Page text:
We were never meant to be on our own

Creature comforts: Pets at Home says it is currently seeing “exceptional levels of demand”. © Mariah Mobley

Is loneliness the real pandemic? As the virus forces us to keep our distance from others, those who live by themselves are exposed to a host of ailments. A new dog might not be enough.

Before 1800, the word “loneliness” was seldom used.

But in the last 200 years, social and cultural changes have meant that people have often put themselves before their community, seeking out their own careers, homes, and lives.

While such individualism can be freeing, taken to an extreme it also proves dangerous.

The late journalist Deborah Orr described it as “an ideological machine for creating loneliness, a wrong turn from the progress of humanity”.

In Britain, 76% of GPs say they see at least one patient a day whose visit is “driven primarily by loneliness”.

A study in 2009 showed that loneliness had the same impact on lifespan as smoking 15 cigarettes a day.

The elderly – cut off from social and public life – suffer the most, but one poll found that 22% of millennials recorded having no friends.

If loneliness was already a looming disaster, the coronavirus pandemic – which relies on social distancing and isolation – will only make matters worse.

But why is loneliness so bad for you?

The root cause appears to be evolutionary. In the past, if you lost your tribe of fellow humans, then your body would put you into a state of stress and action, forcing you to find your social ‘home’.

During the present crisis, many are turning to animals to fill that gap left by absent others in their lives.

Animals can trigger some of the feelings normally reserved for those people we love.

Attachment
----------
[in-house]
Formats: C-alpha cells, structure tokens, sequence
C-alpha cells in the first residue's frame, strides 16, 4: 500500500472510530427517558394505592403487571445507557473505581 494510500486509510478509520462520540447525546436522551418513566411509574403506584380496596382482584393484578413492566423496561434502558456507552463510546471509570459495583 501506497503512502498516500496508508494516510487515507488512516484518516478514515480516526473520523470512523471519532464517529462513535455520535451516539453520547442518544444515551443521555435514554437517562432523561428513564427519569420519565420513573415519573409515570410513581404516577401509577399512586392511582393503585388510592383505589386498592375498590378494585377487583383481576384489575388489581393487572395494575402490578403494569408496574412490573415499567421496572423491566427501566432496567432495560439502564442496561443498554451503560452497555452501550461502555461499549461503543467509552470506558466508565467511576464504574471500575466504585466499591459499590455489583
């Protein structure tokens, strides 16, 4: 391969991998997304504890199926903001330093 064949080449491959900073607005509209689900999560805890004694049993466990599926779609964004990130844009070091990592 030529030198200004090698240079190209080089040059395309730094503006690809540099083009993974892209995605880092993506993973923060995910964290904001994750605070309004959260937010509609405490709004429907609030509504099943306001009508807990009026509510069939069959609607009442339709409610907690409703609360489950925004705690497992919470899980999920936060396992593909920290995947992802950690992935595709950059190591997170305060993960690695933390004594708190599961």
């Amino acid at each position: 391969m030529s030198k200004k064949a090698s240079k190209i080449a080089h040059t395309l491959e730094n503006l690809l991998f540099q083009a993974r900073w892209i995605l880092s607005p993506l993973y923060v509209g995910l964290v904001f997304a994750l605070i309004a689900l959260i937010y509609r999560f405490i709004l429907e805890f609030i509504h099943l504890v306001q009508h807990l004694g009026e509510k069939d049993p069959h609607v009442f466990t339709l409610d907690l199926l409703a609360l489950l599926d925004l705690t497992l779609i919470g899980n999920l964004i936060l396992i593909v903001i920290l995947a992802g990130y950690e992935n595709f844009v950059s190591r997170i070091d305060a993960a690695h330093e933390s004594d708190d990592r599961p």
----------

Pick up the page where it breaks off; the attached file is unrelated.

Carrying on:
So, is loneliness the real pandemic?

Monkey solo

Yes. When a monkey in a cage loses a partner, it goes mad. Loneliness is misery – we are hard-wired to need other people around us. The Covid-19 outbreak is reminding us just how true that is.

No. The virus is our common enemy right now. We must follow the social distancing rules and make sure that we have a functioning society once this is all over.

You Decide

  1. If you have a pet, have you become more fond for it? If you do not, do you now want one more?


  1. Think about someone you know who might be suffering from loneliness. Write them a letter or message of at least 300 words.

Some People Say...

“Solitude is a beautiful thing, but there has to be someone to tell you that solitude is a beautiful thing.”

Honoré de Balzac (1799-1850), French novelist and playwright

What do you think?

Q & A

What do we know?
The British historian Fay Bound Alberti defines loneliness as “a conscious, cognitive feeling of estrangement or social separation from meaningful others”. Neuroscientists identify loneliness as a state of anxiety and vigilance whose origins lie among our primate ancestors and our hunter-gatherer past. GP Ann Robinson says, “We now understand that healthy social bonds can play a key role in mental health; without them, we become lonely, depressed and physically unwell.”
What do we not know?
We do not know exactly how to treat loneliness in an age where, as American Sociologist Eric Klinenberg says, “For the first time [...], great numbers of people [...] have begun settling down as singletons.” The former US Surgeon General, Vivek Murthy, wrote a recent book on the topic of loneliness, describing the difficulty in addressing the issue. “I was never trained,” he says, “to assess or address loneliness and now, when confronted with it, I didn’t know where to start.”

Word Watch

Rarely; the opposite of often.
The idea that people can be self-reliant and do not need to rely on others or the government. Also a theory of society favouring freedom for individuals over the collective good.
Based on a system of ideas and ideals, especially concerning economic or political theory and policy. Its use hints at something dogmatic (enforced decisions, such as those of aggressive political interests or authorities).
A loosely defined word, usually used to describe those born between 1980 and 1995 (or thereabouts). The generation of people who grew up into the digital age, but weren’t born into a world dominated by the internet.
Something that has adapted over time to ensure the survival of those who display it. Eyes evolved so that animals with eyes could navigate their surroundings. People who react negatively to loneliness are less likely to stay on their own.
Made to have behaviour or beliefs that seem normal or instinctive.

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